Did that sense of duty ever tempt her to take revenge on callous or charmless dates by humiliating them afterwards in print? "No, I didn't really because it's a bit disingenuous to go on dates and just slag the date off afterwards. I think if you write a sex or dating column and it becomes a revenge thing, you just sound bitter, which is like listening to a friend moaning about her love life. After a while the readers think I just don't want to hear any more of this."
At the London Evening Standard, Laura Topham, 25, has been writing a wry dating column since the newspaper was overhauled last year. Single Life, which focuses on all aspects of being single including serial dating, has become, she says, "a great excuse in itself not to commit to men". After two long relationships, Topham sheepishly admits that the timing of her last break-up was "helpful" for the column. "I hadn't really been single before as an adult. The column is about finding out what it's like to be single for the first time and I really do want to date lots of people. Although I'd never date anyone for the sake of the column."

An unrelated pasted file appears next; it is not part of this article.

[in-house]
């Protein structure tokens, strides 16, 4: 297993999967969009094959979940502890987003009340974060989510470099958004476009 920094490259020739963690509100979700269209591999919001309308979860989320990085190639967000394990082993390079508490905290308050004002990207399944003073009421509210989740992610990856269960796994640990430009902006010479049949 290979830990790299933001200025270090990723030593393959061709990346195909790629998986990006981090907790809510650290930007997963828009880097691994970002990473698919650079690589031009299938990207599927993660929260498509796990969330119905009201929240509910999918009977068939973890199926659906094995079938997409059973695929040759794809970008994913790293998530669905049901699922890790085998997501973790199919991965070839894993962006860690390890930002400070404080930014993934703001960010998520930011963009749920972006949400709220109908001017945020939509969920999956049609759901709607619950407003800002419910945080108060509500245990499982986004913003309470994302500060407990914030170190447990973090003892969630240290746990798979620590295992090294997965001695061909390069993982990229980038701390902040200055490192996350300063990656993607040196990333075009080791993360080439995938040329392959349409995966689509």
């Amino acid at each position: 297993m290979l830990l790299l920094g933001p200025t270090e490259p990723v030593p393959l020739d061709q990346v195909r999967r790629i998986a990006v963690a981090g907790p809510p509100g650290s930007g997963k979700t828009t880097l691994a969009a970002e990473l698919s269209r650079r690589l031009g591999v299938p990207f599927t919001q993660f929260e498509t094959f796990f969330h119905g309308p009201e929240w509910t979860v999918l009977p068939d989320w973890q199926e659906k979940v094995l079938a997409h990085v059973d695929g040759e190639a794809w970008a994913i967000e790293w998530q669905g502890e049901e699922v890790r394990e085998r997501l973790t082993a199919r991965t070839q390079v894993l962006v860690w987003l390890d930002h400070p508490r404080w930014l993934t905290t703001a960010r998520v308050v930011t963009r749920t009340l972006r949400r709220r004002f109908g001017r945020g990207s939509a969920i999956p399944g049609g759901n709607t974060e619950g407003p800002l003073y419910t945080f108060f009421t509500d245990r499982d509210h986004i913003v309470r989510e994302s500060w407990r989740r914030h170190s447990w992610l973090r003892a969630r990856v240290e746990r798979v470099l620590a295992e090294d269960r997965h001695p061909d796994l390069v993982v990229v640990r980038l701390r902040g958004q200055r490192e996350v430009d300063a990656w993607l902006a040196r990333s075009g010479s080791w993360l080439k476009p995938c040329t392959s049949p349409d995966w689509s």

Writing about your love life, she says, can, on occasions, seriously harm it. "Men either love it and want to be written about or they shy away from it altogether. One bloke I dated - I really liked him actually - started freaking out over dinner. Every time he said something he'd ask whether I was going to put it in my column. It got to the point where we fell out. He said he didn't trust me and we didn't see each other again."
Branding herself as an antidote to Bridget Jones, she agrees with Harrison's golden rule that it's best for dating columns to steer clear of both rancour and self-pity. "I'm not malicious or spiteful so I won't take revenge [on a bad date] in a column," she says. "I think women generally don't embrace being single enough. Maybe it's because of my age, but I find being single is mostly so much more fun. I'm the total opposite of Bridget Jones, because she's so intent on finding a man and I'm so intent on not finding one - but having a good time while going about it."